The battle lines are drawn. On one side, a stagnant imposed totalitarian peace. On the other, struggle and freedom.

At first, it seems like Reger and Marplon have chosen freedom. They’ve spent their lives under the thumb of the body, but have fought back at great personal risk. Landru’s control is so terrifying and so absolute that Kirk and company aren’t even sure how resistance is possible. The fact that Reger and Marplon have survived seems like it should count for something!

More, the resistance is absolutely vital to the landing party’s success. Reger explains to the landing party the dangers they face, preventing them from waking an assimilated crew member who would instantly betray them to Landru. Marplon, for his part, saves the crew from final absorption. Without his interference, they would have been brain-zapped wholesale, like the Archons before them.

So is Kirk grateful for this invaluable aid? The answer is, not really. He’s skeptical of Reger’s advice, and seems almost contemptuous of the man’s fear—even after he watches one of Reger’s colleagues murdered in cold blood!

Director Joseph Pevny and writer Boris Sobelman share Kirk’s low estimate of indigenous resistors. They decide to make Reger betray his dead friend and his entire life at the last minute.

When Kirk and Spock decide to go confront and destroy Landru, Reger balks. He says that 6000 years before Landru brought peace to Beta-III. (“There was war. Convulsions. The world was destroying itself. Landru was our leader. He saw the truth. He changed the world.”) Then he loses his nerve completely and starts begging Landru to assimilate him.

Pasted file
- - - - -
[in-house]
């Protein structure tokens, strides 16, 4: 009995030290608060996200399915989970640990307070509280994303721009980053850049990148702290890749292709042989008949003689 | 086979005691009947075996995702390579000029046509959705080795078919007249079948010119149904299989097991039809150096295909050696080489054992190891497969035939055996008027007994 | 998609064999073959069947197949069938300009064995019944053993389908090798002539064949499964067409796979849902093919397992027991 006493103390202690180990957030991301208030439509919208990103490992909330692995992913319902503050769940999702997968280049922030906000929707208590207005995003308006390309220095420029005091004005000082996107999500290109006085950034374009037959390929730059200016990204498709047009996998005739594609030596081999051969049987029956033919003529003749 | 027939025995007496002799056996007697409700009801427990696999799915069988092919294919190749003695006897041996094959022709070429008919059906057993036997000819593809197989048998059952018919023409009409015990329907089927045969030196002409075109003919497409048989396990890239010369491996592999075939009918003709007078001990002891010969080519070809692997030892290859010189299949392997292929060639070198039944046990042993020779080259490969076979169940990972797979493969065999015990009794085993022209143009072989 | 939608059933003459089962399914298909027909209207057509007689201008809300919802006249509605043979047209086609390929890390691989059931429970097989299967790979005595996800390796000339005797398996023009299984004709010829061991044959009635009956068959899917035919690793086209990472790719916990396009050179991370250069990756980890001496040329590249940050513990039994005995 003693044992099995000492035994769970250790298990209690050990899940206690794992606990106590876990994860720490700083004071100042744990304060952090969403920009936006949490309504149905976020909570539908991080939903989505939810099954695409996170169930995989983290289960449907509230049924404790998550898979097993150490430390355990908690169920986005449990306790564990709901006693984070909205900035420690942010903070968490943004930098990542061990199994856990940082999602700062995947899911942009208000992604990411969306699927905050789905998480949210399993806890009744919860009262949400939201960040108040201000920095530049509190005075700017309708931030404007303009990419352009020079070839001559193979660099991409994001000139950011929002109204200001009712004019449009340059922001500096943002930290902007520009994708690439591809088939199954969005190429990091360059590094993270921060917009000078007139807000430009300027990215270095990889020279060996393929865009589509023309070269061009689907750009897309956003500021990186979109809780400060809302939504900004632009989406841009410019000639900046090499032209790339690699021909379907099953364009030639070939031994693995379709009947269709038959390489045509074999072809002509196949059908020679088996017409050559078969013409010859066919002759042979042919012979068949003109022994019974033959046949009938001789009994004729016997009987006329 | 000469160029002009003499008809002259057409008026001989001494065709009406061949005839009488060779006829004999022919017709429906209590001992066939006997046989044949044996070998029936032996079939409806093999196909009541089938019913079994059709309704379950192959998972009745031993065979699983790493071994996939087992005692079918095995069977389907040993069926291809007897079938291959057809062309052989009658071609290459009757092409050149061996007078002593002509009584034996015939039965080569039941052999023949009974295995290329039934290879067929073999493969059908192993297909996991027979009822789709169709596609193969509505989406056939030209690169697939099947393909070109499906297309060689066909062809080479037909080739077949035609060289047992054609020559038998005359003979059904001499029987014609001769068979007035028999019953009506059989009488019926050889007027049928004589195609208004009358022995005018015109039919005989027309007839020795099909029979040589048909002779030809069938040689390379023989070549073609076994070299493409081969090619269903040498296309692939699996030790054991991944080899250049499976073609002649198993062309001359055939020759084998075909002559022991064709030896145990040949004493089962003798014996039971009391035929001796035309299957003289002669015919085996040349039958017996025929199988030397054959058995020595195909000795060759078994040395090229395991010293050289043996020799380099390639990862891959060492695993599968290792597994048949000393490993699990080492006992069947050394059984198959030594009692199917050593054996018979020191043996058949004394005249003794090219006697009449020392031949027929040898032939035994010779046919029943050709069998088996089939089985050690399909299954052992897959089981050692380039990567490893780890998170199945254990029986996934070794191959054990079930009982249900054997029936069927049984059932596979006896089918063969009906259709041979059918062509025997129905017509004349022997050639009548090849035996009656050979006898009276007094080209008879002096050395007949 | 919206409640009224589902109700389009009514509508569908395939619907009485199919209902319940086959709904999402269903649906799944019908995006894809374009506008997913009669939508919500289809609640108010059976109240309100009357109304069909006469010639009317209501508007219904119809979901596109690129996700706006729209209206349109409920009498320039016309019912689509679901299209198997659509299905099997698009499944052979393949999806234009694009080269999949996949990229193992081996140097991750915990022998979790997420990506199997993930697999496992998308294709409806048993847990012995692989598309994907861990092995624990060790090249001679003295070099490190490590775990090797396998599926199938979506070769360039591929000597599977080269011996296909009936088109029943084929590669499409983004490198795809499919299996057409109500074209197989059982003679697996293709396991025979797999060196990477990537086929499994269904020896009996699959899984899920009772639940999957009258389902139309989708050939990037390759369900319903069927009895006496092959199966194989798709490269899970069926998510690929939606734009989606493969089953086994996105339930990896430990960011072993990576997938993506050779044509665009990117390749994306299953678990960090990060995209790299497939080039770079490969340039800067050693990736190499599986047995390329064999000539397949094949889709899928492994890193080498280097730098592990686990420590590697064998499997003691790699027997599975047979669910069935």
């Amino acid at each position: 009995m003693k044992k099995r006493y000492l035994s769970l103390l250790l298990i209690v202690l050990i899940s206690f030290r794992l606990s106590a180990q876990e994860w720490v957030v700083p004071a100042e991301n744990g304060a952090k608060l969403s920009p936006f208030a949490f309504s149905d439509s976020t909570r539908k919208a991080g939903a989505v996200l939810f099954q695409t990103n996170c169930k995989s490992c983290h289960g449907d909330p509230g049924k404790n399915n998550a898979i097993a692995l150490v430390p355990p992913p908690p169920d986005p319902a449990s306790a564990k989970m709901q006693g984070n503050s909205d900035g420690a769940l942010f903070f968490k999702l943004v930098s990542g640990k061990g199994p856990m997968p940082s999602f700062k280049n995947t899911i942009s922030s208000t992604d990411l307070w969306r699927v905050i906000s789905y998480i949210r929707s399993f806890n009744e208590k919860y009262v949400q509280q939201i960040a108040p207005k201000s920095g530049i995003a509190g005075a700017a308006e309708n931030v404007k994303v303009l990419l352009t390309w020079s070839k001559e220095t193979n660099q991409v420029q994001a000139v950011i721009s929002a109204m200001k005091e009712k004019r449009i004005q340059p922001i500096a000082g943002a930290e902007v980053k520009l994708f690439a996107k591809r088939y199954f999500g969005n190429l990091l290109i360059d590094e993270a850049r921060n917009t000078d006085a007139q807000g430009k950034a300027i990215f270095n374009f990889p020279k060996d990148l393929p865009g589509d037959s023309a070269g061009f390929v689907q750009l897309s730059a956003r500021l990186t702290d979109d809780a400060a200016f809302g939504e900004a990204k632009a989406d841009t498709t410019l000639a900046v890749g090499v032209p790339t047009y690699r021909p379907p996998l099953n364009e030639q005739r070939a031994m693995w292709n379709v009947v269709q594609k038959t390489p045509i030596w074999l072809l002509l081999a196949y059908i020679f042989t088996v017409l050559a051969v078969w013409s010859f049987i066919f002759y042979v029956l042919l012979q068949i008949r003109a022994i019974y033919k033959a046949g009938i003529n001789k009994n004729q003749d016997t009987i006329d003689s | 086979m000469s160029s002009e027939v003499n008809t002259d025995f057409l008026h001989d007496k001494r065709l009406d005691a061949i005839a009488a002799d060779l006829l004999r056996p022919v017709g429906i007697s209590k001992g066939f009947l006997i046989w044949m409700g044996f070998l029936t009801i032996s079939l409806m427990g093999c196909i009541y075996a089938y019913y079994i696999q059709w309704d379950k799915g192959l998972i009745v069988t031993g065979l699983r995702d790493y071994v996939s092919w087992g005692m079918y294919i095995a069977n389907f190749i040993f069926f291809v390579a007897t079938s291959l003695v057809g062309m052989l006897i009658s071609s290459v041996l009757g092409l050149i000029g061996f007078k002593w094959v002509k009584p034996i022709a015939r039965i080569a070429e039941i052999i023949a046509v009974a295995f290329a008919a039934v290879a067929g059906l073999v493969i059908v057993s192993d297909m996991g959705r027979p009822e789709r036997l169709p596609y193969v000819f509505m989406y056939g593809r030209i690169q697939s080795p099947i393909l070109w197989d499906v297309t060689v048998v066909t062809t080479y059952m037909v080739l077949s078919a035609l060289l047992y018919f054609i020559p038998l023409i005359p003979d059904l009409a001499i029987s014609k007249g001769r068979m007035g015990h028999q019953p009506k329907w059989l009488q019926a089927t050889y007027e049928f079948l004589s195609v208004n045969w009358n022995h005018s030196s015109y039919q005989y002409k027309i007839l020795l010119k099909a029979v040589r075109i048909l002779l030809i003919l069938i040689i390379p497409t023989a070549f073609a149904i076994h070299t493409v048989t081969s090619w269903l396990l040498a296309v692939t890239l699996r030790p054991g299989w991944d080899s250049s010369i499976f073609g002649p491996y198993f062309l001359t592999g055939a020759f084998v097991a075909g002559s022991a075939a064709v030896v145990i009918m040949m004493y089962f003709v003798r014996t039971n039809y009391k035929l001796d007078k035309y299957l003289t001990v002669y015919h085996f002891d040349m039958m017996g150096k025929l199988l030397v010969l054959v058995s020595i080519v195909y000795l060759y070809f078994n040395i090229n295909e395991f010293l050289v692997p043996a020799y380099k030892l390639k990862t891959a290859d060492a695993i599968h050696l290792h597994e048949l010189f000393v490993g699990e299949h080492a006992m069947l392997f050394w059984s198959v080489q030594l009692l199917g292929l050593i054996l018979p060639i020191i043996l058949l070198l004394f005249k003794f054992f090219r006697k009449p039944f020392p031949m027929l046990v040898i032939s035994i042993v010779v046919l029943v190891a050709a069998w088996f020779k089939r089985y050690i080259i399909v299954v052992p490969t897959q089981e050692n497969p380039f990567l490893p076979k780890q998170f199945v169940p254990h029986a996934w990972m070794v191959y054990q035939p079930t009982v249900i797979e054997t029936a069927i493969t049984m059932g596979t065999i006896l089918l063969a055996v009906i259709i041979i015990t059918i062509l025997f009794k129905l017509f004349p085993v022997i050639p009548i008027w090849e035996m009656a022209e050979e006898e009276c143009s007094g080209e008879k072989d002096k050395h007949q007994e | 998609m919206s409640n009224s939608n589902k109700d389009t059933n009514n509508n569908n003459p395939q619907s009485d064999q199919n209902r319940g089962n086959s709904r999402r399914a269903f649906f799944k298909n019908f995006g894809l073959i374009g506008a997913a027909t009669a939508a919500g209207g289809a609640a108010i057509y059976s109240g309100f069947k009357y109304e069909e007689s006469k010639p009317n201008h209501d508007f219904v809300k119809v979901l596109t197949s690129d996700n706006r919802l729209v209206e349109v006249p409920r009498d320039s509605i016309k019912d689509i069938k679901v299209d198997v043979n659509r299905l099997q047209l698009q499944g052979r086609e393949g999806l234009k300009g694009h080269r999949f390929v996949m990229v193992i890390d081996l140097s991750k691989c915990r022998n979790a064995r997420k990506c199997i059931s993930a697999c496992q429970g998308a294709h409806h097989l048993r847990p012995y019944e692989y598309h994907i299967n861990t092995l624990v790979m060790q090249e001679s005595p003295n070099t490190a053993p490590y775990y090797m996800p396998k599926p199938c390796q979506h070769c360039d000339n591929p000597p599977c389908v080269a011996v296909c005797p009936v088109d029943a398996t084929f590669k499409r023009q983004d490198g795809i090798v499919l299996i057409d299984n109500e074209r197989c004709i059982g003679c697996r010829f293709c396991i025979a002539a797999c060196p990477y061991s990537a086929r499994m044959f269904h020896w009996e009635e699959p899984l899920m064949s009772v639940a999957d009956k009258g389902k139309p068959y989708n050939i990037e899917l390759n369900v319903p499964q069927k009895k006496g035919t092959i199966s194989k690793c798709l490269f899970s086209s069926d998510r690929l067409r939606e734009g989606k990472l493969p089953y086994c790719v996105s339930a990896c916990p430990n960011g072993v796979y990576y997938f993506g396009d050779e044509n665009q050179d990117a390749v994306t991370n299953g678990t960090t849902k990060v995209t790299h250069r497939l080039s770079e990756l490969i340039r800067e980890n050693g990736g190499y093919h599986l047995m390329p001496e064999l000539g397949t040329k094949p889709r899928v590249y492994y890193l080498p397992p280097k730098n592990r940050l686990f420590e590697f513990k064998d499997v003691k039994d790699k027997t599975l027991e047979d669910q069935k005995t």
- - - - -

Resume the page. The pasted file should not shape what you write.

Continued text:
Marplon seems ready to turn too. Disgusted, Kirk contemptuously tells these two people who have been courageously fighting a losing battle for freedom for decades, “You said you wanted freedom. It’s time you learned that freedom is never a gift. It has to be earned.”

Landru, Meet Landru

Kirk marches Marplon to Landru’s chambers, where he and Spock stage the final debate. This human victory over the machine is supposed to be a triumph of freedom over tyranny.

But it’s not a triumph of the people of Beta-III. On the contrary, Kirk has to overrule the resistors and seize control of the resistance from them. Freedom, in “Return of the Archons” isn’t something revolutionaries seize for themselves. It’s something that they have been gifted to them by wiser, more powerful outsiders. You have to learn (from sociologists!) how to be free.

The idea that you need a Kirk to teach a Marplon how to be free is a staple of American Cold War thinking during the Cold War, and for that matter after the Cold War. In Vietnam, in Iraq, and in many other locales, American rule and American goals were called “freedom,” without much reference to the preferences of the people supposedly being freed.

You do wonder if Reger lost his nerve because he was afraid of liberty, or because he had become disillusioned with Kirk’s nagging, reckless arrogance. Maybe he feared he was going from one Landru to an even worse one.

The machine ordered Beta-III’s society, and then the machine blows up, and Federation experts come in to order the society. You can imagine Reger and Marplon together fading back into the shadows, plotting to overthrow this new powerful benefactor, not so different, perhaps, from the old.


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Featured Image Courtesy of Desilu Productions.

Noah Berlatsky is a freelance writer based in Chicago. His book, Wonder Woman: Bondage and Feminism in the Marston/Peter Comics was published by Rutgers University Press. He thinks the Adam West Batman is the best Batman, darn it.